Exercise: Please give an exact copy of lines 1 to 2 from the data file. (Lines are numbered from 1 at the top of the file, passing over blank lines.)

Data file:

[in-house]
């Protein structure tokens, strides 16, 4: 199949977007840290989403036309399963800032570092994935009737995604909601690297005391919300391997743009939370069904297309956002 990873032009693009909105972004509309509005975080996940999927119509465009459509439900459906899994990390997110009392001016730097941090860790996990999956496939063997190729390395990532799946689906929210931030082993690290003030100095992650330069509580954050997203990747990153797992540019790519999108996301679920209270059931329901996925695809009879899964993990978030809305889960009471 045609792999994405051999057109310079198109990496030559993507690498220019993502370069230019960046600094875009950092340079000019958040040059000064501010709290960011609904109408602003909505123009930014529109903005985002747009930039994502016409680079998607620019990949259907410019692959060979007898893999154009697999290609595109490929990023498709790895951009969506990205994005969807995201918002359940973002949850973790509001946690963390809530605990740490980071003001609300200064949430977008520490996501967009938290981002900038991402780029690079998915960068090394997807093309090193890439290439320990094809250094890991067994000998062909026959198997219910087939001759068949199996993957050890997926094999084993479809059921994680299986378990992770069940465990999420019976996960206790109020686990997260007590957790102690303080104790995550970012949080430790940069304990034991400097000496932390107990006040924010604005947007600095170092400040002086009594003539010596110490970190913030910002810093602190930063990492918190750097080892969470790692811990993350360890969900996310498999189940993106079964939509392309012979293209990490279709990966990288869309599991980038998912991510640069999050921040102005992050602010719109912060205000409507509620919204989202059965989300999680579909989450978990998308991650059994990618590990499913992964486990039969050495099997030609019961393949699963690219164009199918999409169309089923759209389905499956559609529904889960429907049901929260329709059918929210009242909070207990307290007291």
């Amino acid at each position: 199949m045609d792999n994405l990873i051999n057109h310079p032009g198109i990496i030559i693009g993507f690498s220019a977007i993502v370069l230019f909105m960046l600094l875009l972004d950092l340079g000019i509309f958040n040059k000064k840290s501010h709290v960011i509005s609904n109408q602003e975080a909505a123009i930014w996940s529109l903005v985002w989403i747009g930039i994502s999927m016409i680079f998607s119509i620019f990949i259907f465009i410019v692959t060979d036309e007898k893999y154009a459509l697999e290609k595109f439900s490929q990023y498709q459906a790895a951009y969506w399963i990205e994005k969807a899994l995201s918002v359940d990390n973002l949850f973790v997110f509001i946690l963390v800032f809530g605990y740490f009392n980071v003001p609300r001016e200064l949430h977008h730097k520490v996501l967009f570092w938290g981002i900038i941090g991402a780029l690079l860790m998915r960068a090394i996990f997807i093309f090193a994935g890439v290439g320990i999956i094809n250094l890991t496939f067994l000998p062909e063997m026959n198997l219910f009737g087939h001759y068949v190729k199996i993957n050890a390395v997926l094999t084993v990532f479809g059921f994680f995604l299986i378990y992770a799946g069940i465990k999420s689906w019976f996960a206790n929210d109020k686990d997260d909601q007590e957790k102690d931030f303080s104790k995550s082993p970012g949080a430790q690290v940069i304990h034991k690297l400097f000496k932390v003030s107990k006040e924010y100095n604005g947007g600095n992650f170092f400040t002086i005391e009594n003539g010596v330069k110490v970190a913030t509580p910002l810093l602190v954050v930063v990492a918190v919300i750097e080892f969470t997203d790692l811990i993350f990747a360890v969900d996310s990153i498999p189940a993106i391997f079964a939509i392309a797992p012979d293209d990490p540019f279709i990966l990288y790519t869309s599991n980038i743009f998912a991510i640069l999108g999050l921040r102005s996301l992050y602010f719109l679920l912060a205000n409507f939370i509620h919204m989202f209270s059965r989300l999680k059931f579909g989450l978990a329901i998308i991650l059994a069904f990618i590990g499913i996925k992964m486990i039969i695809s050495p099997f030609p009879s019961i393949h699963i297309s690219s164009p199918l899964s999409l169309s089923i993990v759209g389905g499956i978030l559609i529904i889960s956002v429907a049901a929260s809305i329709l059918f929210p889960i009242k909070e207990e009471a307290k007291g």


[in-house]
């Protein structure tokens, strides 16, 4: 199949977007840290989403036309399963800032570092994935009737995604909601690297005391919300391997743009939370069904297309956002 990873032009693009909105972004509309509005975080996940999927119509465009459509439900459906899994990390997110009392001016730097941090860790996990999956496939063997190729390395990532799946689906929210931030082993690290003030100095992650330069509580954050997203990747990153797992540019790519999108996301679920209270059931329901996925695809009879899964993990978030809305889960009471 045609792999994405051999057109310079198109990496030559993507690498220019993502370069230019960046600094875009950092340079000019958040040059000064501010709290960011609904109408602003909505123009930014529109903005985002747009930039994502016409680079998607620019990949259907410019692959060979007898893999154009697999290609595109490929990023498709790895951009969506990205994005969807995201918002359940973002949850973790509001946690963390809530605990740490980071003001609300200064949430977008520490996501967009938290981002900038991402780029690079998915960068090394997807093309090193890439290439320990094809250094890991067994000998062909026959198997219910087939001759068949199996993957050890997926094999084993479809059921994680299986378990992770069940465990999420019976996960206790109020686990997260007590957790102690303080104790995550970012949080430790940069304990034991400097000496932390107990006040924010604005947007600095170092400040002086009594003539010596110490970190913030910002810093602190930063990492918190750097080892969470790692811990993350360890969900996310498999189940993106079964939509392309012979293209990490279709990966990288869309599991980038998912991510640069999050921040102005992050602010719109912060205000409507509620919204989202059965989300999680579909989450978990998308991650059994990618590990499913992964486990039969050495099997030609019961393949699963690219164009199918999409169309089923759209389905499956559609529904889960429907049901929260329709059918929210009242909070207990307290007291």